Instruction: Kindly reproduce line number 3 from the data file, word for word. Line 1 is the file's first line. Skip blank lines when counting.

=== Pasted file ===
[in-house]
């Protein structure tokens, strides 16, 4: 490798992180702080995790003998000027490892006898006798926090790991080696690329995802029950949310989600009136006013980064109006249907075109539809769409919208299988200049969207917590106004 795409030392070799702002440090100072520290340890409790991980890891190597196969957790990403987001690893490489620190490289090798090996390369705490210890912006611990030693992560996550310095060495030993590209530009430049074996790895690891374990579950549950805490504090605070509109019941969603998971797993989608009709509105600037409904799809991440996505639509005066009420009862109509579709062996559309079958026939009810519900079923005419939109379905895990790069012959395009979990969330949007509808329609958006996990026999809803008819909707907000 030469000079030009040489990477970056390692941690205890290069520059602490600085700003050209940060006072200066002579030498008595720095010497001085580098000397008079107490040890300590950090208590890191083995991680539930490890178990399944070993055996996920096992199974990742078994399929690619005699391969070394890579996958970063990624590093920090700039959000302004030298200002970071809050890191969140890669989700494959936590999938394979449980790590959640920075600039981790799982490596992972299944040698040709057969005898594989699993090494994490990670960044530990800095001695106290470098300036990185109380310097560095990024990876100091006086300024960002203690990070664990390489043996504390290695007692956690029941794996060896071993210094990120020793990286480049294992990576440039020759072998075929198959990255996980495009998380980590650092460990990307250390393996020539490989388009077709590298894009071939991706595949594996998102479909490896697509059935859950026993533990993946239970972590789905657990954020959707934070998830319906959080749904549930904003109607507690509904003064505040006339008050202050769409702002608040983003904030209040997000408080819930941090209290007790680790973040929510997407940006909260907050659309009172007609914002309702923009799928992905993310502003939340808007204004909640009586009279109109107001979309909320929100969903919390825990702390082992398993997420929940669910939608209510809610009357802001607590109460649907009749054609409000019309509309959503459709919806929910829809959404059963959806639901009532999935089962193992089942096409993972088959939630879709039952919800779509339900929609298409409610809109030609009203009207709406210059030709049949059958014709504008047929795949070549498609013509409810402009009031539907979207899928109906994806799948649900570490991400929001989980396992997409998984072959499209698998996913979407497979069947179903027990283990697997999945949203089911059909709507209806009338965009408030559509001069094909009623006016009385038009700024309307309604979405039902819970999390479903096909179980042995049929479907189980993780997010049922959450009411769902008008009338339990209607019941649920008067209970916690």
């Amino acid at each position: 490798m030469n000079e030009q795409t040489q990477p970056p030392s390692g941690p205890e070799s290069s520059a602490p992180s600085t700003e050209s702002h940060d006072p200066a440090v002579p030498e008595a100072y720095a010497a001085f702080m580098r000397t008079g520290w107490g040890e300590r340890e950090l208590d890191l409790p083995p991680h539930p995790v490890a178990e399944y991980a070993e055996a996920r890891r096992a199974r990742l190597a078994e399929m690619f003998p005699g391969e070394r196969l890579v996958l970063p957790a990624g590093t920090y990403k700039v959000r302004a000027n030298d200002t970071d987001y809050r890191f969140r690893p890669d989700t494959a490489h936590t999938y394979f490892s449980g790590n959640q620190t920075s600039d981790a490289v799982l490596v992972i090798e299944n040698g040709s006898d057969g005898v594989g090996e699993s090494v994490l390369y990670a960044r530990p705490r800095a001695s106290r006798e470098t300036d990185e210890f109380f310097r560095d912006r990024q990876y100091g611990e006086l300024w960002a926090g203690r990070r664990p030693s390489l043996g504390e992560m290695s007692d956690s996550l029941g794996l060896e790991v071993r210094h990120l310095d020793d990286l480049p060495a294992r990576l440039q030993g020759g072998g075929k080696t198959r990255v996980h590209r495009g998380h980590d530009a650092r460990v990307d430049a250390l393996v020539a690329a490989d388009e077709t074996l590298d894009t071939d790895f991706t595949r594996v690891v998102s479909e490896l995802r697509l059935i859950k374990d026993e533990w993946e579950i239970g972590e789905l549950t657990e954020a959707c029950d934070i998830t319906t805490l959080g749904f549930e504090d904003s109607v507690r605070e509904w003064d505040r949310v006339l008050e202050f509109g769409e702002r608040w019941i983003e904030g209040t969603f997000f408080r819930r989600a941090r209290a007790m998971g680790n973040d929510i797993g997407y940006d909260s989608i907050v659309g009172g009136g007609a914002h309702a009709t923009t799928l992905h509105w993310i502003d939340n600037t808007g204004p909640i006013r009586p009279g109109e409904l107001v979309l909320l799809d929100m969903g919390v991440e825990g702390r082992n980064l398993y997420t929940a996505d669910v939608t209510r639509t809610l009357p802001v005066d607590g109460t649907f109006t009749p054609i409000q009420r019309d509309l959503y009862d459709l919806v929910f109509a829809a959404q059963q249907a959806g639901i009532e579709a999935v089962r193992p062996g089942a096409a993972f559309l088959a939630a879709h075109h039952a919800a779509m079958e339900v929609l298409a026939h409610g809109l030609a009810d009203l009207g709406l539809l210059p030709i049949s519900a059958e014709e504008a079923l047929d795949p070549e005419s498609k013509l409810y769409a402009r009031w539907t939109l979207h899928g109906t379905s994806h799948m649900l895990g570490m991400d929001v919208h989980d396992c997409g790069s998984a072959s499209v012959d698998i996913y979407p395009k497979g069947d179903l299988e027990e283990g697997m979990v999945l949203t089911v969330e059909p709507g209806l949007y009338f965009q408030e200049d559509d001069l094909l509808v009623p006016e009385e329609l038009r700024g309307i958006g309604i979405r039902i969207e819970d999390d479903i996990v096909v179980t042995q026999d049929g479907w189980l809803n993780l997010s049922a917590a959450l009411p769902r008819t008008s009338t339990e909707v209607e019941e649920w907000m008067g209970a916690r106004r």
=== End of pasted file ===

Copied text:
């Amino acid at each position: 490798m030469n000079e030009q795409t040489q990477p970056p030392s390692g941690p205890e070799s290069s520059a602490p992180s600085t700003e050209s702002h940060d006072p200066a440090v002579p030498e008595a100072y720095a010497a001085f702080m580098r000397t008079g520290w107490g040890e300590r340890e950090l208590d890191l409790p083995p991680h539930p995790v490890a178990e399944y991980a070993e055996a996920r890891r096992a199974r990742l190597a078994e399929m690619f003998p005699g391969e070394r196969l890579v996958l970063p957790a990624g590093t920090y990403k700039v959000r302004a000027n030298d200002t970071d987001y809050r890191f969140r690893p890669d989700t494959a490489h936590t999938y394979f490892s449980g790590n959640q620190t920075s600039d981790a490289v799982l490596v992972i090798e299944n040698g040709s006898d057969g005898v594989g090996e699993s090494v994490l390369y990670a960044r530990p705490r800095a001695s106290r006798e470098t300036d990185e210890f109380f310097r560095d912006r990024q990876y100091g611990e006086l300024w960002a926090g203690r990070r664990p030693s390489l043996g504390e992560m290695s007692d956690s996550l029941g794996l060896e790991v071993r210094h990120l310095d020793d990286l480049p060495a294992r990576l440039q030993g020759g072998g075929k080696t198959r990255v996980h590209r495009g998380h980590d530009a650092r460990v990307d430049a250390l393996v020539a690329a490989d388009e077709t074996l590298d894009t071939d790895f991706t595949r594996v690891v998102s479909e490896l995802r697509l059935i859950k374990d026993e533990w993946e579950i239970g972590e789905l549950t657990e954020a959707c029950d934070i998830t319906t805490l959080g749904f549930e504090d904003s109607v507690r605070e509904w003064d505040r949310v006339l008050e202050f509109g769409e702002r608040w019941i983003e904030g209040t969603f997000f408080r819930r989600a941090r209290a007790m998971g680790n973040d929510i797993g997407y940006d909260s989608i907050v659309g009172g009136g007609a914002h309702a009709t923009t799928l992905h509105w993310i502003d939340n600037t808007g204004p909640i006013r009586p009279g109109e409904l107001v979309l909320l799809d929100m969903g919390v991440e825990g702390r082992n980064l398993y997420t929940a996505d669910v939608t209510r639509t809610l009357p802001v005066d607590g109460t649907f109006t009749p054609i409000q009420r019309d509309l959503y009862d459709l919806v929910f109509a829809a959404q059963q249907a959806g639901i009532e579709a999935v089962r193992p062996g089942a096409a993972f559309l088959a939630a879709h075109h039952a919800a779509m079958e339900v929609l298409a026939h409610g809109l030609a009810d009203l009207g709406l539809l210059p030709i049949s519900a059958e014709e504008a079923l047929d795949p070549e005419s498609k013509l409810y769409a402009r009031w539907t939109l979207h899928g109906t379905s994806h799948m649900l895990g570490m991400d929001v919208h989980d396992c997409g790069s998984a072959s499209v012959d698998i996913y979407p395009k497979g069947d179903l299988e027990e283990g697997m979990v999945l949203t089911v969330e059909p709507g209806l949007y009338f965009q408030e200049d559509d001069l094909l509808v009623p006016e009385e329609l038009r700024g309307i958006g309604i979405r039902i969207e819970d999390d479903i996990v096909v179980t042995q026999d049929g479907w189980l809803n993780l997010s049922a917590a959450l009411p769902r008819t008008s009338t339990e909707v209607e019941e649920w907000m008067g209970a916690r106004r």